The past couple of years have been really troubling, yet comic in a way. The Black Lives Matter movement, which arrived about 50 years too late, has gained a lot of traction on University campuses. In places like the University of Missouri, administrators have resigned under pressure because of complaints of racism, some real, some imagined. In one astounding videotape, we watched a University of Missouri professor of journalism actually try to stop a student reporter from videotaping a  Black Lives Matter protest in a public space on campus. She actually called for "some muscle" to remove the young man. The university, figuring it had no use for a journalism professor who didn't understand the First Amendment, rightly fired her. Not surprisingly, many parents have opted not to send their kids to Mizzou resulting in a sharp decline in enrollment. I applaud those decisions just as I applaud the decision of Jewish parents not to send their kids to the University of California until it gets serious about the problem of campus anti-Semitism.

Similarly, we are seeing one of the most absurd movements of all as universities fall all over themselves to be "inclusive". White students are being actually demonized for their "inherent racism" and "privilege".  To be a person of color is noble. To be white is to be privileged. Indeed, many white students are rushing to don sack cloth and ashes not because of what they have done or said, rather because of what they are.

Even more absurd is the effort to make students feel secure, included and protected from such things as "macro-aggressions", "micro-aggressions", "trigger warnings" and other boogie men. Universities now talk of "safe spaces", where the little snowflakes (our term) can even hold teddy bears, hold hands and express their fears.

Just in time for President Donald Trump.

With Trump's election, our universities have truly lost their collective minds. Fortunately for them (and unfortunately for the rest of us) they already have the safe space infra-structure in place. University administrators, aided by their departments of equity, diversity and inclusion, are offering students counseling and group therapy sessions in order to cope with the pending arrival of the Evil Donald. If students are too traumatized to attend class or take a test, preferring to attend a protest instead, faculty are all too accommodating. (After all, they are probably too traumatized themselves to teach a class.) In effect, our universities have put their imprimatur on rejecting the results of this election. When a university president sends a campus-wide email out stating that "the university understands how deeply sad you feel about this election and we are here to help you," they are stating that they are also sorry that Hillary Clinton was not elected. That may be OK for a private school, but it is not OK for a public one.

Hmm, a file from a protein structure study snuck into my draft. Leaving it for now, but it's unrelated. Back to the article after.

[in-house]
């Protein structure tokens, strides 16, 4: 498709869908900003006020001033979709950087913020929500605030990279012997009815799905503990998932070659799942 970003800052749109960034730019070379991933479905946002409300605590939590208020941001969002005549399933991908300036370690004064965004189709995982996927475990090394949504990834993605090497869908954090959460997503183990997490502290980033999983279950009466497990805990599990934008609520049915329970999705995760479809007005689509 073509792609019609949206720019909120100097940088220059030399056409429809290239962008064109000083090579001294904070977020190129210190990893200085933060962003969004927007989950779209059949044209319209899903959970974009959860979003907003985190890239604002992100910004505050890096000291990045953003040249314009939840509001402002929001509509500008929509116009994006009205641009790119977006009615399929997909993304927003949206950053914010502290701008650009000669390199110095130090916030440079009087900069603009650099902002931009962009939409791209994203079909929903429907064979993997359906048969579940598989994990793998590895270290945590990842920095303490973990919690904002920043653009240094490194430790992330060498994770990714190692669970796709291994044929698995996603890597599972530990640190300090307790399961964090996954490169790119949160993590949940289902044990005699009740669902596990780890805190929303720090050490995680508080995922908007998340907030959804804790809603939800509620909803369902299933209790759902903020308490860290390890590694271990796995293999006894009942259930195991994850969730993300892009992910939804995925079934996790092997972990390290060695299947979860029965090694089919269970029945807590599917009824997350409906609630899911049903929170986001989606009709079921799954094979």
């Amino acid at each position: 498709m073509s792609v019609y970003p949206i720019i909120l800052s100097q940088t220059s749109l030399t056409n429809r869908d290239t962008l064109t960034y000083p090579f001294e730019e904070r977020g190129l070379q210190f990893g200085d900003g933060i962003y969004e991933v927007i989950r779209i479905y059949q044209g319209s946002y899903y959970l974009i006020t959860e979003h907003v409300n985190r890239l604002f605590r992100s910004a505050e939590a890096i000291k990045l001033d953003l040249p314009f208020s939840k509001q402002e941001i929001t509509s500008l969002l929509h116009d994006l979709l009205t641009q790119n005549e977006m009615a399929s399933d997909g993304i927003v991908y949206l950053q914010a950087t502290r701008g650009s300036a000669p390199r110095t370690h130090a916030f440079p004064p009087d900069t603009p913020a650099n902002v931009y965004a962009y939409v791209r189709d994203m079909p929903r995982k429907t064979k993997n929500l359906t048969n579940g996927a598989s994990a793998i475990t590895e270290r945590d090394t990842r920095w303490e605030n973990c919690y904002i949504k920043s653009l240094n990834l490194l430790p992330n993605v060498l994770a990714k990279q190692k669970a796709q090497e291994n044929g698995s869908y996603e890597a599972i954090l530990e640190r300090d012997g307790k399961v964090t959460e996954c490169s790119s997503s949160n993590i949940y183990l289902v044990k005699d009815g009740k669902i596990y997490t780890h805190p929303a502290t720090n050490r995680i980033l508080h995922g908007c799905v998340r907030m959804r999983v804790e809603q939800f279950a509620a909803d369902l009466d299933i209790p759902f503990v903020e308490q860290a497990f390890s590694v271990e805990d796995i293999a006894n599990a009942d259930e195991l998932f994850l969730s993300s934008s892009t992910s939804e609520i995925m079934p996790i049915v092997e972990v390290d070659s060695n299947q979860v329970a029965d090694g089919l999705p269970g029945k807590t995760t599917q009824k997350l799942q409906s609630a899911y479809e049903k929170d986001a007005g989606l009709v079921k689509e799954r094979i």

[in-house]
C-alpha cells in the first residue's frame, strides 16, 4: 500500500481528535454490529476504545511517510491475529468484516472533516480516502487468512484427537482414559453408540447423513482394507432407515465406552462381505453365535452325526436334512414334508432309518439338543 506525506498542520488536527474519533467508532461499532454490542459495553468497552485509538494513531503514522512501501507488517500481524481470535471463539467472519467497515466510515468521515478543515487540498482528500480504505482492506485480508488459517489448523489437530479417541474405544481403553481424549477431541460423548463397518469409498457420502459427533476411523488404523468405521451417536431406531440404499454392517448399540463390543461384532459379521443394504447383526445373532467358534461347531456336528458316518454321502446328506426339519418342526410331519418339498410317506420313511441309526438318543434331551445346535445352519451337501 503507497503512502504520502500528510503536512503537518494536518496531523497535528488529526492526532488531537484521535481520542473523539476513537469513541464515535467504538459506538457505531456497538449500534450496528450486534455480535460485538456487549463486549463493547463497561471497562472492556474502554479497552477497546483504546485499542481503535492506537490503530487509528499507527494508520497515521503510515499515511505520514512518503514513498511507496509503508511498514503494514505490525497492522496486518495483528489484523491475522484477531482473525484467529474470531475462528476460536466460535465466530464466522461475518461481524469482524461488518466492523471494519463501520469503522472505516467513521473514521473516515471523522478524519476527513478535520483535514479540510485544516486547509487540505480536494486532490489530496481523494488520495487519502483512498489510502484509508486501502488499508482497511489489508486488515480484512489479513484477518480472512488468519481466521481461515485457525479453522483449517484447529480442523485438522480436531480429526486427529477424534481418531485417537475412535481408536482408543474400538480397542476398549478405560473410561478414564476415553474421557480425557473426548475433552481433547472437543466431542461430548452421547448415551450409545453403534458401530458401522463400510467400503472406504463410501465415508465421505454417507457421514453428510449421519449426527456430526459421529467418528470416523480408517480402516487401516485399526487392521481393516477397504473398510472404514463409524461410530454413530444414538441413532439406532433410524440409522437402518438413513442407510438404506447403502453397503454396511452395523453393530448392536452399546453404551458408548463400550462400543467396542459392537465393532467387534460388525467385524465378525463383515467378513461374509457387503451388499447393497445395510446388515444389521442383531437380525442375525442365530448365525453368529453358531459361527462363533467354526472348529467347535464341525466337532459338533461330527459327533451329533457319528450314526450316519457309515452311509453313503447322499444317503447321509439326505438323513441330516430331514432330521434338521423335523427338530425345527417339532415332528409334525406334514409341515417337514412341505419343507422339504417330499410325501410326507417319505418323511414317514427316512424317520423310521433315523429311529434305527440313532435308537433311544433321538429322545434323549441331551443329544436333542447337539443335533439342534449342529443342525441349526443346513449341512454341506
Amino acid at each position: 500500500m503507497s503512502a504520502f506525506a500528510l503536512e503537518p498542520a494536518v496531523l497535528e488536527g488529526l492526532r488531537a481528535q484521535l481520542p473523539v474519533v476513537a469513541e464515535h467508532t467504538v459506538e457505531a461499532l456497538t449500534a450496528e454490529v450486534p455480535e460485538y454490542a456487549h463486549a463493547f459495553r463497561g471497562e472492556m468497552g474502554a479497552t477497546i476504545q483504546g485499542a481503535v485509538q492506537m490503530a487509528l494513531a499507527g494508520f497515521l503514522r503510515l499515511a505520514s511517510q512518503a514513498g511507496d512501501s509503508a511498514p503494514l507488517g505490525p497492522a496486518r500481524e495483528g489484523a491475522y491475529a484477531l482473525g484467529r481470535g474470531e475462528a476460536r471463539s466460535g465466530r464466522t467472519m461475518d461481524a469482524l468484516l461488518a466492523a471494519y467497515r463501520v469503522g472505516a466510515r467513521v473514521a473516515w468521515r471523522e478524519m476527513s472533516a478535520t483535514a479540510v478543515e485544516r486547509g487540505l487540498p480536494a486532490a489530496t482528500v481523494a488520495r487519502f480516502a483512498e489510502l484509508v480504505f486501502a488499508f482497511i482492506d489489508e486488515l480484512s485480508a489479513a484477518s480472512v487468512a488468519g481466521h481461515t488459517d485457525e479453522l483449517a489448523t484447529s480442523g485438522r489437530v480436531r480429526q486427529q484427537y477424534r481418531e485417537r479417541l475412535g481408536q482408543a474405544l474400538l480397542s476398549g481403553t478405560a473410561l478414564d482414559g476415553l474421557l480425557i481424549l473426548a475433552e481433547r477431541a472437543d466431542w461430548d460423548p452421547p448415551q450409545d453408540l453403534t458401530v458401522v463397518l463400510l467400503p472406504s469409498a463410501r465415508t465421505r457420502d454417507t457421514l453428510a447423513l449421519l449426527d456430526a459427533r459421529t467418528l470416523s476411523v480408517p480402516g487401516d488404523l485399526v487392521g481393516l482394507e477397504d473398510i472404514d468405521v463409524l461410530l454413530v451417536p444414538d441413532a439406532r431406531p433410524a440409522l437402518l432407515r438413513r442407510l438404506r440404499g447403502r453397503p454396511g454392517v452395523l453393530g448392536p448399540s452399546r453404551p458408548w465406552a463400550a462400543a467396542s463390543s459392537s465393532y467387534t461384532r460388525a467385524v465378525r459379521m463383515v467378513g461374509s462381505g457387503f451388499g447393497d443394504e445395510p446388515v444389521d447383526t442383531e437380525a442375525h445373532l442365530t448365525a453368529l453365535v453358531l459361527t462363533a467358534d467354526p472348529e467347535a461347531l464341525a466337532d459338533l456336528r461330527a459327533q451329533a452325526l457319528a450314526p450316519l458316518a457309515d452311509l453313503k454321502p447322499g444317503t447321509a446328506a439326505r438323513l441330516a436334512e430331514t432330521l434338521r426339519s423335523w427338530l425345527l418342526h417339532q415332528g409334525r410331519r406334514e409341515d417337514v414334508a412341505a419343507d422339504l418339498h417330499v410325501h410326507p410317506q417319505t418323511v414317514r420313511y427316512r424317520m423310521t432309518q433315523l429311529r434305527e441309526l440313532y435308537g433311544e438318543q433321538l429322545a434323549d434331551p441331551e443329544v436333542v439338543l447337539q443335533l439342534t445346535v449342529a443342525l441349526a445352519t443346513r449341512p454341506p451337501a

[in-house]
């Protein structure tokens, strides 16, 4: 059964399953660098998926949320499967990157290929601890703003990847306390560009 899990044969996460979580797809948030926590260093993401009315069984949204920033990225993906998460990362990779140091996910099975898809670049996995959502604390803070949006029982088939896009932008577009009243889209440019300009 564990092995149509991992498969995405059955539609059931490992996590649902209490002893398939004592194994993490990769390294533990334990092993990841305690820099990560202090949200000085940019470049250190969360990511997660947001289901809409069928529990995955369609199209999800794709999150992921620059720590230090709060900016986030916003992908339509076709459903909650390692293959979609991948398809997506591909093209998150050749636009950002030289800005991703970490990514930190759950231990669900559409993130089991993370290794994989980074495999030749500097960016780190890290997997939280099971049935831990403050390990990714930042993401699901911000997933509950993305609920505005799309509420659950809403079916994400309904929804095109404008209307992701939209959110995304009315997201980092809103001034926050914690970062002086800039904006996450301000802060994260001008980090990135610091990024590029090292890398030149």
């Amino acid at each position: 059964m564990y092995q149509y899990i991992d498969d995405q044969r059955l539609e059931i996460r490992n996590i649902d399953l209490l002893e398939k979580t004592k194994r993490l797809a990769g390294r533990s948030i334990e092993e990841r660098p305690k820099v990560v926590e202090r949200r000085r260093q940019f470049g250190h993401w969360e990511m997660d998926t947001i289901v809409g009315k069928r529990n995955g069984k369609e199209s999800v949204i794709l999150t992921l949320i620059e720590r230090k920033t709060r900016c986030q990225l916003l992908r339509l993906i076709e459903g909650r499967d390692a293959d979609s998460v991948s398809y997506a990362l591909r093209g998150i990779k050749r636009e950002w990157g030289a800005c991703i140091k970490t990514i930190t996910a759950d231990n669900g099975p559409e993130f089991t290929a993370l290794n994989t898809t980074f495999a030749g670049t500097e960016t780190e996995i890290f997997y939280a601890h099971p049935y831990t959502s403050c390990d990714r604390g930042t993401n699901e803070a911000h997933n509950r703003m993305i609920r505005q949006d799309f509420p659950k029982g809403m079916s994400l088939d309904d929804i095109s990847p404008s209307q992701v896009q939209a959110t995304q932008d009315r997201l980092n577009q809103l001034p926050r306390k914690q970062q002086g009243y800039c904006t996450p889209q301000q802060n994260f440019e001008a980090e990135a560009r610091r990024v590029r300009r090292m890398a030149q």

To be fair, universities also have science departments, foreign language departments, engineering departments, and others where real education is taking place. It is in the humanities and social sciences where you usually see the misfit professors and indoctrinated students.  Entire departmental chairs devoted to ethnic studies, gender studies, and gay and lesbian studies are of questionable value other than fostering group identity and separating our students into tribes. Now some schools are even instituting black dorms. Segregated water fountains can't be far off. New words-especially pronouns-are being invented for those students who feel our current vocabulary is too sexist. The University of California at Santa Cruz, which I call, "America's Wackiest University", actually has a Community Studies department (teaching the little rascals how to organize and protest) as well as  a History of Consciousness Department, in which the notorious Angela Davis was a faculty member.

This is what we are paying for in California.

It is tempting to say that it can't get any worse than this, and that from now on, it can only get better. Yet until these universities see their enrollment and funding drying up, they will not reform. Until then I cannot answer the question of whether they have truly hit rock bottom. I try to maintain a sense of humor about it all. It is easy to laugh at the utter stupidity exhibited by people who, with their advanced degrees, should know better. It isn't funny, however, when you consider that every future leader of this great country is walking on our college campuses today.